The cabin of the TLX takes a heavy nod from the RDX, which was redesigned for the 2019 model year. Its premium appointments and driver-centric cockpit design put the car in line with the expectations of sports car enthusiasts who may have been turning to German brands to satisfy their need for speed.

2021 Acura TLX TLX models will be available with a red and black leather interior. Photo courtesy of Acura

While a high center turned divides the car up front, it creates a dual-cockpit-like design for the driver and front passenger. However, because of the extended width of the next-gen model, Acura doesn't expect occupants to feel pinched.

Sporty front seats provide 16-way power customized adjustability for the driver and front passenger.

A total of seven interior color options will be offered on the 2021 TLX. Ebony, Espresso, Graystone and Parchment will be offered on the standard TLX models, depending on trim. TLX A-Spec and TLX Type S models will feature either Ebony or Red Leather, both with black Ultrasuede inserts. Additionally, the TLX Type S will offer an exclusive Light Orchid leather interior option.

The car features real aluminum, open-pore wood, and full-grain Milano leather appointments. The steering wheel is wrapped in leather. In A-Spec and Type S models, that wheel is flat-bottomed.

Infotainment

At the center of the dashboard is a 10.2-inch infotainment screen that is navigated using the driver-oriented True Touchpad Interface. This is the same system setup as in the RDX. Physical power, volume, and seek control buttons are mounted next to the touchpad.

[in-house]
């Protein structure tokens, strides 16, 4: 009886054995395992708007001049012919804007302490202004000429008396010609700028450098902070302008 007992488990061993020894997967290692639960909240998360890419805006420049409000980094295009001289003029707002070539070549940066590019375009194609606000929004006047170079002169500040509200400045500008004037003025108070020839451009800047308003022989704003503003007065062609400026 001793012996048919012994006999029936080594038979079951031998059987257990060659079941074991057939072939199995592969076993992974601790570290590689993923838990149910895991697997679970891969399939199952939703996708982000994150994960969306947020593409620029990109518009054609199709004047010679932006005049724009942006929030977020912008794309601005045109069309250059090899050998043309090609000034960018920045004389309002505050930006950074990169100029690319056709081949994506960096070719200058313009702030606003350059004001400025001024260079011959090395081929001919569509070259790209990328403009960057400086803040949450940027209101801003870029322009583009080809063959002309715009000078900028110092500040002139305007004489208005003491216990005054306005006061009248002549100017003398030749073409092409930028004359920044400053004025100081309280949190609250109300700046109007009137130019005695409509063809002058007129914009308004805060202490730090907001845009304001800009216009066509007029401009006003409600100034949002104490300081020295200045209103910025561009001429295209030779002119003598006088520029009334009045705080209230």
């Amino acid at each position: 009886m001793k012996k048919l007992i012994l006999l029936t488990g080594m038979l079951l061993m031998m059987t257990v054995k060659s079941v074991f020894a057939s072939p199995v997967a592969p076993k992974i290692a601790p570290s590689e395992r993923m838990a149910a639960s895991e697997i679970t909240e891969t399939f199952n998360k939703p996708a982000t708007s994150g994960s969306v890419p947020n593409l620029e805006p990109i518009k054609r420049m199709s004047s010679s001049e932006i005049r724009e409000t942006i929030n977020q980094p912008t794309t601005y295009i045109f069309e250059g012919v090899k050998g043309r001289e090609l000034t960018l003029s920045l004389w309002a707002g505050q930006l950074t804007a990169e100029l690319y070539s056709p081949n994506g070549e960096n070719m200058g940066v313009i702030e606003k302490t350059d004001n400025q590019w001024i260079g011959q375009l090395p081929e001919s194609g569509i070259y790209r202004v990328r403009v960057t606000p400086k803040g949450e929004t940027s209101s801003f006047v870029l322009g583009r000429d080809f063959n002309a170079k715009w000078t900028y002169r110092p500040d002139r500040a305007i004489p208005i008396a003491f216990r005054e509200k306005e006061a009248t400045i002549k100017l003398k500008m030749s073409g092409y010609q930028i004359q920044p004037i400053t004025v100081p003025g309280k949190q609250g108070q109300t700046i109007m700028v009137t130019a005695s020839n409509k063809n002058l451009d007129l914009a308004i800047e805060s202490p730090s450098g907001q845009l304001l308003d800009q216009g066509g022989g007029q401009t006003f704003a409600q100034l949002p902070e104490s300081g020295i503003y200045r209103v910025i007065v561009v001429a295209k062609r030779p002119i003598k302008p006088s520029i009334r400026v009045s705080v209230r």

2021 Acura TLX The car's center stack is straight from the RDX playbook, with some fine tuning.Photo courtesy of Acura

In front of the driver is a 7-inch multi-information display in the middle of the center gauge cluster. A 10.5-inch full-color head up display is available, as is the Acura ELS Studio 3D premium audio system.

Safety

The new TLX also features the latest generation of AcuraLink with in-vehicle 4G LTE Wi-Fi with over-the-air software update capability and a variety of available cloud-based services, including emergency roadside assistance, remote locking/unlocking and engine start, stolen vehicle tracking, remote diagnostics, geofencing, speed tracking and Acura concierge services.

All models will come equipped with the latest version of AcuraWatch safety and driver assistance technology.

On-sale date and pricing

The 2021 TLX will arrive at dealerships early this fall with a manufacturer suggested retail price (MSRP) starting in the mid-$30,000 range. The 2021 Acura TLX Type S will arrive in the spring of 2021. The new TLX will be manufactured exclusively at the company's Marysville, Ohio plant.